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# Is k^2 + k - 2 > 0 1, k<1 2, k>-1

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Senior Manager
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Is k^2 + k - 2 > 0 1, k<1 2, k>-1 [#permalink]  22 Sep 2005, 03:54
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Is k^2 + k - 2 > 0

1, k<1
2, k>-1
Intern
Joined: 18 Sep 2005
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Re: DS:arithmetics [#permalink]  22 Sep 2005, 04:22
macca wrote:
Is k^2 + k - 2 > 0

1, k<1
2, k>-1

STATEMENT #1:
k=0, false
k=-5, true
Insufficient

STATEMENT #2:
k=0, false
k=+5, true
Insufficient

COMBINED -1<k<1 :
k=-0.5, false
k=0, false
k=+0.5, false

C
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[#permalink]  22 Sep 2005, 04:42
answer A.

Statement 1 is sufficient any number we pick for k<1 gives us k^2>0 and k-2 is always <0 for any k<1 so the answer to the question is k^2+k-2>0 is NO. therefore statement 1 is sufficient.

Statement 2 is insufficient , given k>-1 if we pick 0 or 1 or a 0<k<1 we get k^2+k-2 always negative, however if we pick a number k>2 we get k^2+k-2 positive => statement 2 is insufficient to answer the quesiton. Answer A
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Re: DS:arithmetics [#permalink]  22 Sep 2005, 05:54
It is ok to use examples to show insufficient.
But you cannot deduce sufficiency from just picking 3 examples.
You have to use analysis to be sure you are right.

k^2 + k - 2 = (k-1)(k+2)

That tells you the function crosses the line at k=1, k=-2
and negative between those values.

So if (1) and (2) are true we are within -2<k<1

C
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[#permalink]  22 Sep 2005, 06:57
Just rearrange the question stem to get k^2 + k > 2

Statement 1 says that k<1.

If k is between 0 and 1, then there's no way that k^2 (which is between 0 and 1) plus k (also between 0 and 1) can be greater than 2. So it woudl be less than 2.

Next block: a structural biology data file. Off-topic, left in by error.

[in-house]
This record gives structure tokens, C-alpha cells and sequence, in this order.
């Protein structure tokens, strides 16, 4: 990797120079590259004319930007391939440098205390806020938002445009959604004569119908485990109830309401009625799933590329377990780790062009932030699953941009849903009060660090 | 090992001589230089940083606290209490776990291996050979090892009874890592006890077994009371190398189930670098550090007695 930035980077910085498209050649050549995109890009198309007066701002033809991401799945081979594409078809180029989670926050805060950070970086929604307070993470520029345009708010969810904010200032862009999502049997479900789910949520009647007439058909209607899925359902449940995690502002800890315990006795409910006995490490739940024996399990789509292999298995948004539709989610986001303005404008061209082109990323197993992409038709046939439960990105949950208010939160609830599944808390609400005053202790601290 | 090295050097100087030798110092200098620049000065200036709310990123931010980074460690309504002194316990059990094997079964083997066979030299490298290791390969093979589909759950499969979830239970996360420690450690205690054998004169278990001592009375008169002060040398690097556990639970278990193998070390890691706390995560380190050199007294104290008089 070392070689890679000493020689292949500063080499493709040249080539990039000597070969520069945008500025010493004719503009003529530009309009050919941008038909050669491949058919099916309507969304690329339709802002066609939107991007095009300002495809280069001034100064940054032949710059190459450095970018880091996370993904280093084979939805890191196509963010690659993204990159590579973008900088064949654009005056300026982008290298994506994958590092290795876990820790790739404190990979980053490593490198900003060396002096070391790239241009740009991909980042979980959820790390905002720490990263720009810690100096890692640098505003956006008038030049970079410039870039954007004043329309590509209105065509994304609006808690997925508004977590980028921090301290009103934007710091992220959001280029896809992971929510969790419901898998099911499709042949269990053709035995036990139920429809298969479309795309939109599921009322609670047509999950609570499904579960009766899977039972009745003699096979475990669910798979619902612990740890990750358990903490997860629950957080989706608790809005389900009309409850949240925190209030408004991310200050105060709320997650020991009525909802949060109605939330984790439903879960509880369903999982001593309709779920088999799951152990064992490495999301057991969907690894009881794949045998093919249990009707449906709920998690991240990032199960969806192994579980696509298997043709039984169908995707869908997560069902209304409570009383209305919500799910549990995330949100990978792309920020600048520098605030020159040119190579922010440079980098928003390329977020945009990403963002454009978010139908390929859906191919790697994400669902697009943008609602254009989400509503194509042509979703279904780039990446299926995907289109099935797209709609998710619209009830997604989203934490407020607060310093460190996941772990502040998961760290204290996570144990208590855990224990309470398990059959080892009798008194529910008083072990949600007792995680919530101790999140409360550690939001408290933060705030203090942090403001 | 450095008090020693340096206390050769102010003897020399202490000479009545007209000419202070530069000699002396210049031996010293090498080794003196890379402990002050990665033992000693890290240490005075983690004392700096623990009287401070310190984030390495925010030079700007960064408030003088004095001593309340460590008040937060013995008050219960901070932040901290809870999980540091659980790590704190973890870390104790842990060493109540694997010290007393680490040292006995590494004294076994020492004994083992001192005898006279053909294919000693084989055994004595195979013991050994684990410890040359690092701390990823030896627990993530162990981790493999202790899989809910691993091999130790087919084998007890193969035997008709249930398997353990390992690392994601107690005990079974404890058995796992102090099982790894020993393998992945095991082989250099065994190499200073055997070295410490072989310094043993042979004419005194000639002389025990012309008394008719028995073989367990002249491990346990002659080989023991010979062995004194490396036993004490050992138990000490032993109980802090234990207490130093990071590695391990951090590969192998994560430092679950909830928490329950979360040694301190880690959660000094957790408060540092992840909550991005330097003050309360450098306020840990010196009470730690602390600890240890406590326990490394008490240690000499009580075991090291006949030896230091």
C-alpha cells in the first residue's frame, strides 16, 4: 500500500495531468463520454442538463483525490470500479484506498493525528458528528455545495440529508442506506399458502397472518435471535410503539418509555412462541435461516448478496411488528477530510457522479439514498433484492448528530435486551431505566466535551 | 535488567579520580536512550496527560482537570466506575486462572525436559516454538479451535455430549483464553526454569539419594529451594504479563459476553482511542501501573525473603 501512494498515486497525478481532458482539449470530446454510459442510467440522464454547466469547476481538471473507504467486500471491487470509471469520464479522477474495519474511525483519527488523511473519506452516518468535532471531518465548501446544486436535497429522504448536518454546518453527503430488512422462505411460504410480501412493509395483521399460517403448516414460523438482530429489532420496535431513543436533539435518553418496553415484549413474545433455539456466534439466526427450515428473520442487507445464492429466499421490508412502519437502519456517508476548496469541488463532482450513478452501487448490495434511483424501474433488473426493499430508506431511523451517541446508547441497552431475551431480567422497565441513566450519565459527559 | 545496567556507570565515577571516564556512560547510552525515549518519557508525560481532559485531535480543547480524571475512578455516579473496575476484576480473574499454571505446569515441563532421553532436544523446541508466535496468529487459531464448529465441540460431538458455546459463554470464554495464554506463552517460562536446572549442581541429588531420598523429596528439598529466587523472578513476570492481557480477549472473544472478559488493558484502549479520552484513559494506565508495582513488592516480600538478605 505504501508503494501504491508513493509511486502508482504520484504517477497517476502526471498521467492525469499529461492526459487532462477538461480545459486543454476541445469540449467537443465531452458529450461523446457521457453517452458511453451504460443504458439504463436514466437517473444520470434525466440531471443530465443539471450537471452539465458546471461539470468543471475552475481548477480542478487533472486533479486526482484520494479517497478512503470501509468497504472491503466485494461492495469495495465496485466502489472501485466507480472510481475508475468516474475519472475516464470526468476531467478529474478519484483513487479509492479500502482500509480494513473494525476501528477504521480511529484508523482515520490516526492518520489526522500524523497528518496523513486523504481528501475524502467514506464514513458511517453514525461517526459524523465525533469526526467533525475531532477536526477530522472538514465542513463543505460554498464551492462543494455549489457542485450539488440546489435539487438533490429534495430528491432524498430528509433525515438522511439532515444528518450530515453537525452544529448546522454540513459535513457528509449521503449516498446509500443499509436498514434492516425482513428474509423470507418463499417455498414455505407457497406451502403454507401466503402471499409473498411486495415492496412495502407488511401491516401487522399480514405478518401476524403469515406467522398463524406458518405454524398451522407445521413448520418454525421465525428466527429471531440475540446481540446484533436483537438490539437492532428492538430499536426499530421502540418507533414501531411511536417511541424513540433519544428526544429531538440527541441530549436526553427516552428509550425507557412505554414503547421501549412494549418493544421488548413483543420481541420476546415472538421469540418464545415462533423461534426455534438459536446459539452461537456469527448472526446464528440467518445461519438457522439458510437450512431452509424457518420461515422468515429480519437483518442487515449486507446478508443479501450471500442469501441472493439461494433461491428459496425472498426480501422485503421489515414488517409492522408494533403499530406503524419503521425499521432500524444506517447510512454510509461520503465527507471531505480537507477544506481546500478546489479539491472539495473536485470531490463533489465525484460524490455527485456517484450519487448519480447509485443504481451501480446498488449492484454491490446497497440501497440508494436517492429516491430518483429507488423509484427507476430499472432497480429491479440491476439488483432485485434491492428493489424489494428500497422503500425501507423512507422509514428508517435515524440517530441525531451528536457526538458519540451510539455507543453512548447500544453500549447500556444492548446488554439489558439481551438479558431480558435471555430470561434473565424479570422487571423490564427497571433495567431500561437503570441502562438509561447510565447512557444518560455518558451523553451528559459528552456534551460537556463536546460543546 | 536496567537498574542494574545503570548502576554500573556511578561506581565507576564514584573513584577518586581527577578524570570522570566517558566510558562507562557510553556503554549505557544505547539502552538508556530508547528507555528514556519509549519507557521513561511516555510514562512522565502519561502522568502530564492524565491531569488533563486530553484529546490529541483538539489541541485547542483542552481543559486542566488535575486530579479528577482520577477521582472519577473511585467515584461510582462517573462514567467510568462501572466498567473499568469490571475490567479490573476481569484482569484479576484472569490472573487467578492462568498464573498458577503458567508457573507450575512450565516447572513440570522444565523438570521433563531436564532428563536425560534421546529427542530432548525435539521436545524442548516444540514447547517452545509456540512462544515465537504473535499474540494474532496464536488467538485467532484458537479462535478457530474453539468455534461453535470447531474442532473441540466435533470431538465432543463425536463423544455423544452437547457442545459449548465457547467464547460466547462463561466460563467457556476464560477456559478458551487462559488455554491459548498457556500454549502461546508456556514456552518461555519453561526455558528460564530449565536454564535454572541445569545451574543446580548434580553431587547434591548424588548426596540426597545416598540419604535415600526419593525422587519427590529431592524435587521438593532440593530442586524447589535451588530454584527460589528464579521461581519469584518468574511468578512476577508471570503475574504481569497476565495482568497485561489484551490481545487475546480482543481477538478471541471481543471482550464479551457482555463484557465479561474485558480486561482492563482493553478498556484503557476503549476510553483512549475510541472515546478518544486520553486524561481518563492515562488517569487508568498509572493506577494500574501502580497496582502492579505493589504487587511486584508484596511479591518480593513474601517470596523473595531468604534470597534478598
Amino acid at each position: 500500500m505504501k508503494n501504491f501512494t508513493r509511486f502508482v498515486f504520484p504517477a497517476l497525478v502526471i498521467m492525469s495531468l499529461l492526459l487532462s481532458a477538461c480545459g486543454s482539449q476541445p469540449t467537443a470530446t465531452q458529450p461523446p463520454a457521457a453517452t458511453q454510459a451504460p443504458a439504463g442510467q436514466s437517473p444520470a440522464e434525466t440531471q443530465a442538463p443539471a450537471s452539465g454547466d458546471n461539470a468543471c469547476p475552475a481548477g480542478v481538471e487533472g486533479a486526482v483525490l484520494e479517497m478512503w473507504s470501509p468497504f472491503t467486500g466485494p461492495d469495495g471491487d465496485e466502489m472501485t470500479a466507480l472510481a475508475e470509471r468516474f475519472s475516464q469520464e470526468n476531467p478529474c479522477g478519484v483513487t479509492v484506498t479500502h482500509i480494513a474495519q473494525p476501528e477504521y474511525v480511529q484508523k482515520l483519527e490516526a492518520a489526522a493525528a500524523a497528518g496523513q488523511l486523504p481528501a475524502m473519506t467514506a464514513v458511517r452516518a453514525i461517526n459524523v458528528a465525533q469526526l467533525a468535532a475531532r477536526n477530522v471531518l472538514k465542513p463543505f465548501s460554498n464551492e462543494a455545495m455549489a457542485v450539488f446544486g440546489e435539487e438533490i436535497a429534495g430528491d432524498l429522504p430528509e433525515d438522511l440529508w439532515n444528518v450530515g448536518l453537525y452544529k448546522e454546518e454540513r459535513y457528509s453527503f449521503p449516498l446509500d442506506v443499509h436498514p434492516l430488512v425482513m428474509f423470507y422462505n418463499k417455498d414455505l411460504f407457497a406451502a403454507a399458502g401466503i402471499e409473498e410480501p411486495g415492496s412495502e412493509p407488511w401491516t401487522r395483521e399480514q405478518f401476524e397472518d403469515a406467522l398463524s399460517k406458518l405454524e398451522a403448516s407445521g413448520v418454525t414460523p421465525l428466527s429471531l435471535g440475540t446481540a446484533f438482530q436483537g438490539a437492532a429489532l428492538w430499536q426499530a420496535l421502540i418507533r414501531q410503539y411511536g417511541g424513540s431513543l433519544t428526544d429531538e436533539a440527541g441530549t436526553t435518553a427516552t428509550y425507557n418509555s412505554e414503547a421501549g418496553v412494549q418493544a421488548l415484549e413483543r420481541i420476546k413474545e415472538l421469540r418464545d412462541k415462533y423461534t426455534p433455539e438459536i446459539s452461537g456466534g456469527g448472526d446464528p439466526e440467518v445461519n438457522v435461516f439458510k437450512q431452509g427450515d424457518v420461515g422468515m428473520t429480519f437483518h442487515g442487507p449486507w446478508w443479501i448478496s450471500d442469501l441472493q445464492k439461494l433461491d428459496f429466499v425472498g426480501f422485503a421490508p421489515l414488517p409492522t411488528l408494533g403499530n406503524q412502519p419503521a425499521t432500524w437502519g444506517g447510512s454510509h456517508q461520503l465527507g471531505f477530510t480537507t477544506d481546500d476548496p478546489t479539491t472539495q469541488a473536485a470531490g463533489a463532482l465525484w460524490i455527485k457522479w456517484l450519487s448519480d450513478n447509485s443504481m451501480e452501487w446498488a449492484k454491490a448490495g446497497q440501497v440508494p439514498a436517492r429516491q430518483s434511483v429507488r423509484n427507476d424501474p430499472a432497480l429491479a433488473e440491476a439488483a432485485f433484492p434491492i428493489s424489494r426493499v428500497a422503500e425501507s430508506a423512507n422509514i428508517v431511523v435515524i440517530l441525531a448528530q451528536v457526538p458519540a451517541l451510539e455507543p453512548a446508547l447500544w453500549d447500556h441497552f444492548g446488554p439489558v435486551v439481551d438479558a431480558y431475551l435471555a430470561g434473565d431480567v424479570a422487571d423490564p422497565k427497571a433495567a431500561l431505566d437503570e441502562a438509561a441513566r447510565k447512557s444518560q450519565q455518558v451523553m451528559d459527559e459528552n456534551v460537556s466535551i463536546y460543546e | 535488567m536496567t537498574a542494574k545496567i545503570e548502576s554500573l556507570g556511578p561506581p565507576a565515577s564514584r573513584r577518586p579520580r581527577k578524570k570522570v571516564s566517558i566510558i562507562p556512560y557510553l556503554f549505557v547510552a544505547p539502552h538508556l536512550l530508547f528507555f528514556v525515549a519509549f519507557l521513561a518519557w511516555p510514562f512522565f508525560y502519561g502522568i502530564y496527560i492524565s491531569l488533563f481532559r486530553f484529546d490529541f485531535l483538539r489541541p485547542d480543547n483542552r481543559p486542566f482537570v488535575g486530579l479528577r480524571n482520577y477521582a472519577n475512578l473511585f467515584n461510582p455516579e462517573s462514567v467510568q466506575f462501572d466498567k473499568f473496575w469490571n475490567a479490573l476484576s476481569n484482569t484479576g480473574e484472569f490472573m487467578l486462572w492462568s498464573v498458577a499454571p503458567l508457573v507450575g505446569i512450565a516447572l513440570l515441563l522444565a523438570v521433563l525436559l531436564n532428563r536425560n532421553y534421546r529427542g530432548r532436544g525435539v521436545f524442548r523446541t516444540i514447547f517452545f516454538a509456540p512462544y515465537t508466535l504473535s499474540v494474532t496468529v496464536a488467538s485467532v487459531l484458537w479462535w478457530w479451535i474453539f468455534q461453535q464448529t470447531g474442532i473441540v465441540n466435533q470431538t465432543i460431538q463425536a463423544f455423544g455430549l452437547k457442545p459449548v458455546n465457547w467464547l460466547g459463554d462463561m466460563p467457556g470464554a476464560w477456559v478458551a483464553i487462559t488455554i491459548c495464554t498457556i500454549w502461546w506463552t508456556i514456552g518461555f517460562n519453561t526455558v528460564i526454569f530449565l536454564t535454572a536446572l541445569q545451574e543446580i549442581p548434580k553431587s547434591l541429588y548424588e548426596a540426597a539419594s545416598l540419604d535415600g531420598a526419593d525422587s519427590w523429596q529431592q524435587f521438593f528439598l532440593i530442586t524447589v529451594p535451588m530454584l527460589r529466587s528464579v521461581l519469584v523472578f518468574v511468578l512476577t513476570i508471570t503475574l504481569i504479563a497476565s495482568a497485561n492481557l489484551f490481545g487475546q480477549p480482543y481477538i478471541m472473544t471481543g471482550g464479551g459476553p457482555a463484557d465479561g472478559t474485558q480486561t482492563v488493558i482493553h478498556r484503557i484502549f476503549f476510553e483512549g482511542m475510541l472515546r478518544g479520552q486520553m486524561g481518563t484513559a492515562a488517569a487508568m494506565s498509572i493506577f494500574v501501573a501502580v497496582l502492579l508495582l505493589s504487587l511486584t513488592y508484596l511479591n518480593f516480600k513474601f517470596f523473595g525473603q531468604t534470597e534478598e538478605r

If k is less than 0, then k^2 can be greater than 1, but k cannot be. However, take the example of k being equal to -5. If k=-5, then k^2 is 25, and 25+(-5) = 20, which is greater than 2.

Therefore, statement 1 is insufficient, so the answer cannot be A.

Similar reasoning with statement 2. If k is greater than -1, clearly it can be a number between 0 and 1, which would make the question stem false, or it can be something like 5, which would make the question stem true.

However, taken together, we get that k is between -1 and 1. No value between -1 and 1 would make the question stem true. We already saw that it's false for numbers between 0 and 1. For numbers between -1 and 0, it's also false for similar reasons; the square of k will be a positive number between 0 and 1, and k will be a negative number with a greater absolute value than k^2. So adding them together yields a negative, which is less than 2.

Therefore, taken together, we can answer that no, the expression is not greater than 0.

Therefore, answer is C.
Current Student
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[#permalink]  22 Sep 2005, 07:06
I would go with c on this ....

k^2+k-2 > 0?

(1) K <1

well lets say K=-3

9-3-2=4 which is greater than 0

say K=1/2

1/4+1/2-2 is <0

(2) K>-1

say K=3

9+3-2 is >0

say K=-1/2

1/4-1/2-2 is <0

combining them is sufficient....

C it is

Last edited by FN on 22 Sep 2005, 07:11, edited 1 time in total.
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[#permalink]  22 Sep 2005, 07:48
If a question with an inequality in like this looks too hard, try considering it with an = instead and see what you can deduce.

It is all about finding the roots / factorising expressions like :

x^2 + ax + b = c
d x^2 + ex + f = 0

then you can draw the curve -
do it on paper, if you can't visualise it in your head.

Then to work out the area with "<" or ">" instead of "="
it is either above or below the curve you have drawn.
[#permalink] 22 Sep 2005, 07:48
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# Is k^2 + k - 2 > 0 1, k<1 2, k>-1

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